Panara is best known for his passion for literature and drama. He…

Simplyfying life isn't always simple

Joshua Becker, author of The More of Less: Finding the Life You Want Under Everything You Own, spoke on today's Focus on the Family broadcast "Simplifying Life, Living More Fully."

Becker and his family have chosen to live with less so they could enjoy life more. They wanted to resist the urge to chase after things, accumulating, living in and caring for clutter that didn't add meaning to their lives.

"Eight years ago my wife, Kim, and I came to a life-changing realization: There is more joy in owning less than we can ever find pursuing more," Becker writes in "When Clutter is an Obstacle to Marital Unity."

Becker writes how easy it is to see the clutter your spouse holds onto and overlook your own clutter. He likens this truth to Jesus' warning "first take the log out of your own eye, and then you will see clearly to take the speck out of your brother's eye" (Matthew 7:5).
Becker goes on to write that it takes communication, co…

A Season of Less is More

"Less is More."

In writing classes, we're taught to write lean, trim out the fat, cut all words that don't add power and punch. Less is more.

Recently, in Arizona, I trimmed back palm branches that leaned over our patio, thinking less is more. Now our patio looks bigger, and we no longer have to brush aside fronds to move about. Trimming improved the livability of our small patio. More importantly this season, serious buyers may linger longer and consider buying our patio home.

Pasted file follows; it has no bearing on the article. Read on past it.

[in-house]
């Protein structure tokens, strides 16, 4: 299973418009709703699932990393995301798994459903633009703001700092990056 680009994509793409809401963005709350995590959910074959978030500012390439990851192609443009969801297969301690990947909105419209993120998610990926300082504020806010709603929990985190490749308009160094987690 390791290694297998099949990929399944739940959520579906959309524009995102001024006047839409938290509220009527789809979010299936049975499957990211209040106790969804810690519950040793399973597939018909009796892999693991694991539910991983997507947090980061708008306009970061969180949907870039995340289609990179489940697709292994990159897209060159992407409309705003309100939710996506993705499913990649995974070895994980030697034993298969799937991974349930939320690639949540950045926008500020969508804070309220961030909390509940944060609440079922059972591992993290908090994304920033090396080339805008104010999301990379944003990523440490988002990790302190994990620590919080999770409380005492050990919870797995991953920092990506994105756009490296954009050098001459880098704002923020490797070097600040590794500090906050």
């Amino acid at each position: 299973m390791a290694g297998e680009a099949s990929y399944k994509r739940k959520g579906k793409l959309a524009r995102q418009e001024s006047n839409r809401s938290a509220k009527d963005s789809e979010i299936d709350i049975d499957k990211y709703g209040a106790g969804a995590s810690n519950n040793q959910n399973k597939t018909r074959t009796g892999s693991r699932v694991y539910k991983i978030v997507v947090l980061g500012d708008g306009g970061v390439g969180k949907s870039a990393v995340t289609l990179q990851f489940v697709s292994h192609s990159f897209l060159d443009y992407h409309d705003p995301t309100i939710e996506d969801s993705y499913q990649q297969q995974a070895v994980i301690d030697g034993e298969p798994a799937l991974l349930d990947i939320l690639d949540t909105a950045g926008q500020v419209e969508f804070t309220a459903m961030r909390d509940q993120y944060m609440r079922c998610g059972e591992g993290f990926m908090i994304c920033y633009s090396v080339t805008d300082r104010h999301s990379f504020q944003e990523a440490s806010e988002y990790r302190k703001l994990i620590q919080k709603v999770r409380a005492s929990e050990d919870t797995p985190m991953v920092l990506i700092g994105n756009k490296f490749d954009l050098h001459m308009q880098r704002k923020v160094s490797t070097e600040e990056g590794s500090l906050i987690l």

I've been living less is more for a season. We're moving to Vancouver. Right now more is in Arizona. Less is in Washington state.

At first it was fun. There is nothing like getting in touch with college days when money was tight, jeans were tighter, and skin clung tighter still, than camping out in an empty new home. Only a few material possessions sat here, hung there, or broke up empty spaces in empty rooms and on empty walls.

Can less be more in this season of transition?


Book Review: Never Unfriended

What if you were to become the friend that you always wanted to have?

What if you chose to model your friendship after God's kindness, commitment and forgiveness for you?

What if you intentionally broke down walls that separate you from others and let new friends see the real you even if it was inconvenient or messy?

What if you could grow a friendship beyond the things that hinder intimacy and become the type of friend who would never unfriend others with a casual swipe of a finger?

In her book, Never Unfriended, Lisa-Jo Baker explores these questions and more, offering compelling reasons and practical tools for investing in friendships that can last. Baker shares wise insights and practiced and true strategies that can initiate and nurture lasting relationships.

I found some of Baker's experiences of betrayal and abandonment by friendships which could not endure through difficult life seasons painful to read. But I was glad that she could explain how she initiated nourish fr…